The Bigger Picture: Visual Archives and the Smithsonian
Posts tagged with: Digitization
- On Monday, October 19, David Skorton was installed at the Thirteenth Secretary of the Smithsonian Institution. [via The Torch, SI]
- Be proactive - Save web content now before it disappears. [via The Atlantic]
- The General Services Administration, which owns one of the nation's oldest and largest public art collections with over 26,000 paintings, sculptures, prints, new media, and more, lauunched a online gallery of public art. [via InfoDocket]
- Irving Penn: Beyond Beauty opens today at the Smithsonian American Art Museum and is the first museum retrospective of Penn's work in twenty years. [via Eye Level blog, SAAM]
- Unintended consequences - A drought in Mexico allows a 400 year old church to emerge in a resevoir. [via Colossal]
- You see them everyday, but did you know the history behind gylphs like the hashtag and slash? [via Wired]
- If were not able to make it to The Tate Modern to see the 130-foot art installation by Sara Fanelli that provided museumgoers with a sprawling roadmap showing the major artistic movements and important artists of the 20th century you can experience it in the video below. [via OpenCulture]
- Prepare to be wowed as the National Museum of Natural History prepares the Nation's T. Rex for the new National Fossil Hall. [via Washington Post]
- RIP library catalog cards, you will be missed - After nearly 2 billion printed, OCLC printed its last library catalog card. [via InfoDocket]
- List of digitization priorities at NARA. [via NARAtions blog, NARA]
- Congratulations to the Archives own Pamela Henson, Historian, who was awarded the Herbert Feis Award for distinguished contributions to public history from the American Historical Association. [via AHA Today blog, AHA]
- In acquisition news, the National Air and Space Museum acquired the Sally K. Ride Collection which is comprised of 182 items and 40 cubic feet of papers. [via SI Newsdesk]
- More images are available online this week: 170,000 Depression-era photos from Yale University, 226 Ansel Adams photos of American National Parks, and over 8400 photos from Apollo astronauts. [via Gizmodo, OpenCulture, and PetaPixel]
- The Archives' Lynda Schmitz Fuhrig, Electronic Records Archivist, answers questions about web archiving at the Smithsonian. [via The Signal: Digital Preservation, LOC]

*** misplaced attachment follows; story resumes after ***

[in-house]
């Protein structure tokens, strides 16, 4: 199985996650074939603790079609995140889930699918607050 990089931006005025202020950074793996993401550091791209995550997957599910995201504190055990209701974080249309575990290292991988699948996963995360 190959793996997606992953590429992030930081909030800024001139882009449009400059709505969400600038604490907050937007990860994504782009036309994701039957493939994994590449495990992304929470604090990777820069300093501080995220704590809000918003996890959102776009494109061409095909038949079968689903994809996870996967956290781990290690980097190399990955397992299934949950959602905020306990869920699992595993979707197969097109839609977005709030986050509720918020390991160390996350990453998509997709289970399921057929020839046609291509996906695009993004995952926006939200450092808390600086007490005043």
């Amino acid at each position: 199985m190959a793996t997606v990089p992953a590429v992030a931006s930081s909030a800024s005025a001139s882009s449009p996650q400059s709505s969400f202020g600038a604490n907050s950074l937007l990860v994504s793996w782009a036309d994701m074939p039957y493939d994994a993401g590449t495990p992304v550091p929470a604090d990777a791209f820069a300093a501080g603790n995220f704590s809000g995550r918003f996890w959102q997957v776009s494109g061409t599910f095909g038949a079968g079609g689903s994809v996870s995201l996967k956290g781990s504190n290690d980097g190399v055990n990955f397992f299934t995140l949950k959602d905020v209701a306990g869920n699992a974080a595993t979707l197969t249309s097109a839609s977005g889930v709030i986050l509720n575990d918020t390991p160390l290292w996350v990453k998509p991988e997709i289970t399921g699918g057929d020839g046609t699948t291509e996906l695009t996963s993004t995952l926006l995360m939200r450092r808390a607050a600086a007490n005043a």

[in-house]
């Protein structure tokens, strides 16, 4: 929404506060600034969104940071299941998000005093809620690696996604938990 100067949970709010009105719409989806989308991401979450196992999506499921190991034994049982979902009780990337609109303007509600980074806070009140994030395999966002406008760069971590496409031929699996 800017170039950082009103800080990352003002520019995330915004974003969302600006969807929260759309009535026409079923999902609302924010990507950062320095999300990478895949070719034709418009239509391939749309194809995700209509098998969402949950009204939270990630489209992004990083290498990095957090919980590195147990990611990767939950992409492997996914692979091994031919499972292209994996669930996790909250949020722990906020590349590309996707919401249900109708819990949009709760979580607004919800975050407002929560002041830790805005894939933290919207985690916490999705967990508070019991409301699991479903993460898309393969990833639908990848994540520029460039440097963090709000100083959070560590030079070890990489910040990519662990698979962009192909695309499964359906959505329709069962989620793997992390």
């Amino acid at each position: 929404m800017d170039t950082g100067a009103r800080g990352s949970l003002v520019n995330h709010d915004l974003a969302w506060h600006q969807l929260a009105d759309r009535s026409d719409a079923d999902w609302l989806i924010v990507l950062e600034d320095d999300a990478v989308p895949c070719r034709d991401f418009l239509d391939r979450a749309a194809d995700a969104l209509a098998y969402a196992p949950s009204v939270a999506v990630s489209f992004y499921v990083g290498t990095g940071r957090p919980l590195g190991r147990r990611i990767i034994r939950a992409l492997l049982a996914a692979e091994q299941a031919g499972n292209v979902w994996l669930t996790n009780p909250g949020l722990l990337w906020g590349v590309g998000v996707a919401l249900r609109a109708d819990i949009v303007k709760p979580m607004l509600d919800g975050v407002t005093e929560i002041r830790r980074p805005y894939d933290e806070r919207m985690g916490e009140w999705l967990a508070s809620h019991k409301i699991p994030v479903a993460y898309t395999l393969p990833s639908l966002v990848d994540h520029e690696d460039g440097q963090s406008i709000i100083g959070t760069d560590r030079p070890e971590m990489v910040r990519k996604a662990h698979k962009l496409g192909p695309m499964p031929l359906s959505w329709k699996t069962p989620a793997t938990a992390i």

- Planned for opening in Fall 2016, architect Phil Freelon, who is the leading the design team for the National Museum of African American History and Culture, talks about the design of the museum in the video below. [via NBC News]
October 10, 2015, marks the fourth annual Electronic Records Day. Organized by the Council of State Archivists, this day is designed to raise awareness among state government agencies, the general public, related professional organizations, and other stakeholders about the crucial role electronic records play in their world.
Here on The Bigger Picture, we are no strangers to discussing electronic records, their role in documenting the activities of the Smithsonian, and the challenges they present in ensuring that historically and legally valuable electronic records are saved and remain readable over time. To celebrate Electronic Records Day, we’d like to highlight just a few of our previous posts.
- What Does an Electronic Records Archivist Do?, by Lynda Schmitz Fuhrig, August 10, 2010
- Passwords and Paper Printouts: Preserving the Electronic Records of the Devra Kleiman Papers, by Julianna Barrera-Gomez, July 28, 2011
- Challenges of Appraising Records in the Digital Age, by Jennifer Wright, October 12, 2012
- Paper vs. Electronic: The Not-So-Final Battle, by Jennifer Wright, April 10, 2014
- Web and Social Media Preservation: Capturing Today’s Websites for Future Archival Research, by Stefana Breitwieser, August 12, 2014
- One Lens for Multiple Archives: A Pan-Institutional Survey of Born-Digital Holdings, by Ricc Ferrante, May 28, 2015
- The History of Email at the Smithsonian, by David Bridge, July 21, 2015
- Yes, We’re Still Talking About Email, by Lynda Schmitz Fuhrig, August 4, 2015
- Electronic Records Day 2015, Council of State Archivists
- Museum problems - The American Museum of Natural History is working on getting a 122-feet-long skeletal cast of a newly discovered species of Titanosaurus into a new permanent exhibit space. [via Wired]
- The DC Public Library needs your help in creating its go-go archives! [via Washington Post]
- Looking towards the future - What lies ahead for Smithsonian Libraries. [via Unbound blog, SIL]
- October begins next week and that means it is American Archives Month! On October 1, archives across the country will be answering your questons via Twitter using #AskAnArchivist. Here's a look at the folks who'll be answering questions at the Getty Research Institute. [via The Getty Iris]
- New resources available: Columbia University launched a multimedia glossary for studying cinema and filmmaking and University of Utah's Marriott Library and the Oxford University Press created a new digital archive examining suicide. [via OpenCulture and InfoDocket]
- Taking it inside, the Smithsonian Gardens has created some plant vignettes in the Ripley Center. [Smithsonian Gardens blog]
- Coming up this weekend the National Museum of American History is hosting an Innovation Festival. [via SI Newsdesk]
- Check out the video below on the David Rumsey Map Center at Stanford Libraries where the collection of Rumsey is fused with innovative geospatial technique and visualization technologies. [via InfoDocket]
At the Archives, much of the treatment we undertake is driven by need and request: in this instance, the Board of Regents requested that their historical meeting minutes be digitized for easy consultation, requiring that conservation staff survey and treat the collections in question to ensure they are stable for scanning.